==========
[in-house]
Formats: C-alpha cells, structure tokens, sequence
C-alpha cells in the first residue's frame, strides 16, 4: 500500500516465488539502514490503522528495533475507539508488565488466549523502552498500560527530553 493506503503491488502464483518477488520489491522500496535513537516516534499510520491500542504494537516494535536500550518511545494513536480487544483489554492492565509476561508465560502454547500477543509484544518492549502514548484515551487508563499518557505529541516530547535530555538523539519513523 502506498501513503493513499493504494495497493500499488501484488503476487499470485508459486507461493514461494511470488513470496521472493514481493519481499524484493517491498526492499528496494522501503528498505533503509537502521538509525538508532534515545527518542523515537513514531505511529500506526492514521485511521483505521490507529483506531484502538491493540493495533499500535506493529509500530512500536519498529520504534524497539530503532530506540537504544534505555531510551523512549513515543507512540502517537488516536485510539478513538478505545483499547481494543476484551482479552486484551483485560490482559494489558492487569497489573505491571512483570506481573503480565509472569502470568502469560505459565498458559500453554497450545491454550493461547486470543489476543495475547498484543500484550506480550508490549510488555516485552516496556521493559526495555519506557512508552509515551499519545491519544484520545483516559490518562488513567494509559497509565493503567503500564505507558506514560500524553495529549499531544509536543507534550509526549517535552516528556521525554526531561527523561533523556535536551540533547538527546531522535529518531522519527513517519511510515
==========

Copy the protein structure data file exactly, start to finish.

[in-house]
Formats: C-alpha cells, structure tokens, sequence
C-alpha cells in the first residue's frame, strides 16, 4: 500500500516465488539502514490503522528495533475507539508488565488466549523502552498500560527530553 493506503503491488502464483518477488520489491522500496535513537516516534499510520491500542504494537516494535536500550518511545494513536480487544483489554492492565509476561508465560502454547500477543509484544518492549502514548484515551487508563499518557505529541516530547535530555538523539519513523 502506498501513503493513499493504494495497493500499488501484488503476487499470485508459486507461493514461494511470488513470496521472493514481493519481499524484493517491498526492499528496494522501503528498505533503509537502521538509525538508532534515545527518542523515537513514531505511529500506526492514521485511521483505521490507529483506531484502538491493540493495533499500535506493529509500530512500536519498529520504534524497539530503532530506540537504544534505555531510551523512549513515543507512540502517537488516536485510539478513538478505545483499547481494543476484551482479552486484551483485560490482559494489558492487569497489573505491571512483570506481573503480565509472569502470568502469560505459565498458559500453554497450545491454550493461547486470543489476543495475547498484543500484550506480550508490549510488555516485552516496556521493559526495555519506557512508552509515551499519545491519544484520545483516559490518562488513567494509559497509565493503567503500564505507558506514560500524553495529549499531544509536543507534550509526549517535552516528556521525554526531561527523561533523556535536551540533547538527546531522535529518531522519527513517519511510515